From the outset, it’s important to remind yourself that you’re running a business and you have to make smart, albeit difficult, business decisions. With that in mind, you want to be courteous, professional, and firm in all communications.

Provide Ample Notice

It’s important to give Tenants’ plenty of notice before increasing rent, both as a courtesy and, in some places, to comply with state law. Generally, rent increases take place when the Lease is being renewed unless there is language in the Lease that states otherwise.

At a minimum, you should provide Tenants’ with notice of a rent increase 60-days before the Lease will be renewed. This gives them time to consider whether they want to renew the Lease while also giving them adequate time to give notice if they decide not to. Whenever possible, 90-days notice is even better.

Thoroughly Document the Rent Increase Change

You need to communicate the rent increase in writing with an Increase in Rent Notice. This document will provide Tenants with all the information they need, including a succinct explanation of why rent is going up, when the change will take effect, and how much the increase will be.

Additionally, the notice should remind Tenants of the need to provide notice should they choose not to renew the Lease. When drafting this, don’t forget to make sure you’re in compliance with all state laws.

Consider Making Incremental Changes

If you haven’t raised rent in a while, you might find that the fair market value is substantially higher than the current rent. If so, consider incremental increases – for example raising rent by $50 every 6 months for a couple of years – rather than overwhelming Tenants with a major increase all at once.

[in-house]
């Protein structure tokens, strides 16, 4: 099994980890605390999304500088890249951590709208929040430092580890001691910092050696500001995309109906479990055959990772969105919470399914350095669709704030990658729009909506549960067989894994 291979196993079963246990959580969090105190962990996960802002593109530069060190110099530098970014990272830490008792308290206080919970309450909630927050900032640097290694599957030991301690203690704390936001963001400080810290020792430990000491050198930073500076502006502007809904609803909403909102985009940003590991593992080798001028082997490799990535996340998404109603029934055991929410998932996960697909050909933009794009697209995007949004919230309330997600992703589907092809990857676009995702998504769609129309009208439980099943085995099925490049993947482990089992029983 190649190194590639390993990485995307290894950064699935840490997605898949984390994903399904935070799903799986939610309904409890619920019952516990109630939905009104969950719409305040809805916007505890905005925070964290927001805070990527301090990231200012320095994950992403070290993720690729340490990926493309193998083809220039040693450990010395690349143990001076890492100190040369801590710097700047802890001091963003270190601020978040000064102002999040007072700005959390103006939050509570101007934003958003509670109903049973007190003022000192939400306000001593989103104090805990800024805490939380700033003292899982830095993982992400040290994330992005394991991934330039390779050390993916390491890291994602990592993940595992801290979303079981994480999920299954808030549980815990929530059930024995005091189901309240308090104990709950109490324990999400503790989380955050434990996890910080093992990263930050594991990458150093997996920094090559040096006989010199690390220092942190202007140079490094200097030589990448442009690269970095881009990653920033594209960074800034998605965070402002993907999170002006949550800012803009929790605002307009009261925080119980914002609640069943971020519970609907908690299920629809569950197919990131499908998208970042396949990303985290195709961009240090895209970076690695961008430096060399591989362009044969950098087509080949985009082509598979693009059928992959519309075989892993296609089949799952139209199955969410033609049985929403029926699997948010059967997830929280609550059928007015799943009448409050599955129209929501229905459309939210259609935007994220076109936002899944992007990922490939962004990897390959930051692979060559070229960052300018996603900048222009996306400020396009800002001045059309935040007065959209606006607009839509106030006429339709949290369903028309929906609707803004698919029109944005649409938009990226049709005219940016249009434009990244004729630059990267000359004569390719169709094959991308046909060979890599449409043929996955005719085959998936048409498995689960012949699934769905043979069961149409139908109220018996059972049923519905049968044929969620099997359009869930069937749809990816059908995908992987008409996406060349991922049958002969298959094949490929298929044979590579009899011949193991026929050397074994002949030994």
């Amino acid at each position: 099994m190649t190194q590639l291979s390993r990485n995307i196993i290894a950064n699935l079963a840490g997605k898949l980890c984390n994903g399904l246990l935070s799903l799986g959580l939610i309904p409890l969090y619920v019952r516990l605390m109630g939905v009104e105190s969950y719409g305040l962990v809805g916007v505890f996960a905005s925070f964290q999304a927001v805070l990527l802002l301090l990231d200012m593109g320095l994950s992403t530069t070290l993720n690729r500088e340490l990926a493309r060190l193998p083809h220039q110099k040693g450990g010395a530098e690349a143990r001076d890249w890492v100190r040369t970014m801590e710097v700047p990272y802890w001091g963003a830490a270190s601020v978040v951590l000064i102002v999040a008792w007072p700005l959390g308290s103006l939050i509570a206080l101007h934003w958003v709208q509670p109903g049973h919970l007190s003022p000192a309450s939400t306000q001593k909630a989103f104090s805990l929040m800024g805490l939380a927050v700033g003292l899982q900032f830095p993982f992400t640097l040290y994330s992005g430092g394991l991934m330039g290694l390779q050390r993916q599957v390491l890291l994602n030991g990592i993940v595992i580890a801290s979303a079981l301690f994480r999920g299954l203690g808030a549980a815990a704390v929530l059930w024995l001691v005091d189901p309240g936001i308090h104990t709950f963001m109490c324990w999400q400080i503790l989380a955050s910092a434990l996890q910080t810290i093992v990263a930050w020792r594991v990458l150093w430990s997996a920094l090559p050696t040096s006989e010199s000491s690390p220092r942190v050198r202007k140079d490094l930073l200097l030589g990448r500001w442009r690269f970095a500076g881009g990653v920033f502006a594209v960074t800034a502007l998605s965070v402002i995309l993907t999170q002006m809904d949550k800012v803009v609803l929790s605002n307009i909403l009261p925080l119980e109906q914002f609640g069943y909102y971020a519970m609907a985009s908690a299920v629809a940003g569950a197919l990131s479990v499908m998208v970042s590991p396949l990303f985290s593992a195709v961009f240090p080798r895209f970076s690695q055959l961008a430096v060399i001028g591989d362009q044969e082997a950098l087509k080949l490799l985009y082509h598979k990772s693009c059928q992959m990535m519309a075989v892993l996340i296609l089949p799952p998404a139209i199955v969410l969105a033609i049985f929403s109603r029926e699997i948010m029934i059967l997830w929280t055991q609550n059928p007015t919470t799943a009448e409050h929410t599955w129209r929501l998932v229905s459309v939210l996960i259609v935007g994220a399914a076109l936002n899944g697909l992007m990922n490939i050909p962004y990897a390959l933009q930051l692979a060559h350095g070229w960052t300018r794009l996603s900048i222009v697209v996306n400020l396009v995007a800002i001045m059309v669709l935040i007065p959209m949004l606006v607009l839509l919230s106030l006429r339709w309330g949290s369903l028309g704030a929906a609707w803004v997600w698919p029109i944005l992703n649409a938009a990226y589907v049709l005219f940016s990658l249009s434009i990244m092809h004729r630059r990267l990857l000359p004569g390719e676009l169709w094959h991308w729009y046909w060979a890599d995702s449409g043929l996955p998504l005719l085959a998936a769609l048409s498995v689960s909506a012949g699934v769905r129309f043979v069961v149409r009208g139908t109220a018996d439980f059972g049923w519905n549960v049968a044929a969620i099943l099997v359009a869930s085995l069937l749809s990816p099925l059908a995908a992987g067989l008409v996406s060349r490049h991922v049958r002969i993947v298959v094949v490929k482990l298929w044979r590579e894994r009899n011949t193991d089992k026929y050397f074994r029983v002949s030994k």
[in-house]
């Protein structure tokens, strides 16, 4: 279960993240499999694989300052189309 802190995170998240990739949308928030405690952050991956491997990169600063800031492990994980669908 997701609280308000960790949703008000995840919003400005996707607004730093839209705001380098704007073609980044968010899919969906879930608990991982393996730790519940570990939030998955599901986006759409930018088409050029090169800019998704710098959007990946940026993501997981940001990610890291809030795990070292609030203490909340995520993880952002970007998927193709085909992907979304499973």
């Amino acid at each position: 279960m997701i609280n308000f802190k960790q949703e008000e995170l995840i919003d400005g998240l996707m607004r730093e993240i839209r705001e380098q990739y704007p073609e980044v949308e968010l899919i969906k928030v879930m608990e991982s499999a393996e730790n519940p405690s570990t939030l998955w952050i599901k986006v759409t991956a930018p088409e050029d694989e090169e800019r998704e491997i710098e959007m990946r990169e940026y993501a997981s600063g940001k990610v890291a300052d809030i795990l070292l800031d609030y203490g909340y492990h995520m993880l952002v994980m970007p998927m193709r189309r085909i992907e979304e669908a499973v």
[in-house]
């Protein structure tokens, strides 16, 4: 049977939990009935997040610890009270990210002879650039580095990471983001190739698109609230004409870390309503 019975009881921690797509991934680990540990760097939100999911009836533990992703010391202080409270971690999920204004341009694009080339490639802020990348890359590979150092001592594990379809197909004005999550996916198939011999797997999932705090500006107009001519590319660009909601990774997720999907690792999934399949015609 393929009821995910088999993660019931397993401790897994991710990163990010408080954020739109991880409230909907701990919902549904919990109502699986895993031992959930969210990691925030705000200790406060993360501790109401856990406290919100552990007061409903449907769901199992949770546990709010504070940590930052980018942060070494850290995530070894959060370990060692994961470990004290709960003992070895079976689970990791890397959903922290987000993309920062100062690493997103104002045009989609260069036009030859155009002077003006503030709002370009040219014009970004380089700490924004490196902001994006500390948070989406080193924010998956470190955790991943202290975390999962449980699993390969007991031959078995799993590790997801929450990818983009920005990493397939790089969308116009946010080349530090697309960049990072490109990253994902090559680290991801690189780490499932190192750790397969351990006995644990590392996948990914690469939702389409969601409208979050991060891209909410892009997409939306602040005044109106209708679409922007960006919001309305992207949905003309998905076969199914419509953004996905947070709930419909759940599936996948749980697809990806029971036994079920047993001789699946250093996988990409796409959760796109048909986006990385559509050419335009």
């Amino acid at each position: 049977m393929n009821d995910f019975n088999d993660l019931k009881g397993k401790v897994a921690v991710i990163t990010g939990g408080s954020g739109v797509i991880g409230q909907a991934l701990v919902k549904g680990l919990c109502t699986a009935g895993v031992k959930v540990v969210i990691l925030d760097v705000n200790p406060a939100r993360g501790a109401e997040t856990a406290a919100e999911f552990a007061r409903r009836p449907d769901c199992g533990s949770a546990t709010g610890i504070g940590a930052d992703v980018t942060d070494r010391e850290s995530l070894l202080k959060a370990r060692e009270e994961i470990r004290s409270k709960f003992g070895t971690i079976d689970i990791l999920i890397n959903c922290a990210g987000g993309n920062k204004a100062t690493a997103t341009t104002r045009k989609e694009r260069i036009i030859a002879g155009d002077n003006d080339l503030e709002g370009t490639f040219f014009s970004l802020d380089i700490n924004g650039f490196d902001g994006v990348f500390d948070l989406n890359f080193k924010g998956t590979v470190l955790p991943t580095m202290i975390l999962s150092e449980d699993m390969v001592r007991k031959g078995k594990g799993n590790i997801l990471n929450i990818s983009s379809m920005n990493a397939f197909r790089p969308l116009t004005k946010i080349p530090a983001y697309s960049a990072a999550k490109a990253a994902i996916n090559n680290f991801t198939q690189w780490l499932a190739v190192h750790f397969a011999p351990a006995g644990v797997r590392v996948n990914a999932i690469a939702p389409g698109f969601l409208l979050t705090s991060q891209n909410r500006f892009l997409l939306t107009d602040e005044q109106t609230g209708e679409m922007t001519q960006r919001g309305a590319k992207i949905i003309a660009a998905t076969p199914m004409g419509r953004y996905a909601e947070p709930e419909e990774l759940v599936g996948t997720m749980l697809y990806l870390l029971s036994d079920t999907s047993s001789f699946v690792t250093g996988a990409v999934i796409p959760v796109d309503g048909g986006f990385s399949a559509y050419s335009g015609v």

Visit ezLandlordForms.com

If you need to increase rent, visit ezLandlordForms.com to create an Increase in Rent Notice, that includes State Assist tips to make sure you’re complying with your state’s laws.

Related Articles

5 8 votes
Article Rating
Notify Of
Newest Most Voted
Inline Feedbacks
View all comments
2 years ago

Some good ideas in this article.

Beth Ann McKean
Beth Ann McKean
2 years ago

I am in favor of rent or lease increases at the time of lease renewal. This allows the customer to evaluate his benefits from the rental, and understand the need for increase in rent, especially if improvements have been made or are promised to be made in the next year. If no improvements are ever made, or promised, I would expect disappointment and loss of customers.

2 years ago

Ya buddy, bet those Biden “voters” really like inflation! Well, computers don’t have feelings I guess 😂😂

2 years ago

“consider incremental increases – for example raising rent by $50 every 6 months for a couple of years”
LOL – in what world do you live where you consider $50/month increases every six months for a couple of years “reasonable”? If you are truly that far behind the going rate and suddenly feel the need to catch up, it would be more humane just to hit the existing tenant with a $200/mth increase at the next lease renewal. At least then they know you’re a poor property manager and can start looking for something better. When the unit is empty, you can hit the reset button and advertise for whatever you think you need. Don’t forget, tenants don’t usually see $50/month increases in their salary every six months for several years.

Anthony Dorado
Anthony Dorado
2 years ago

Great article. Thank you!

Would love your thoughts, please comment.x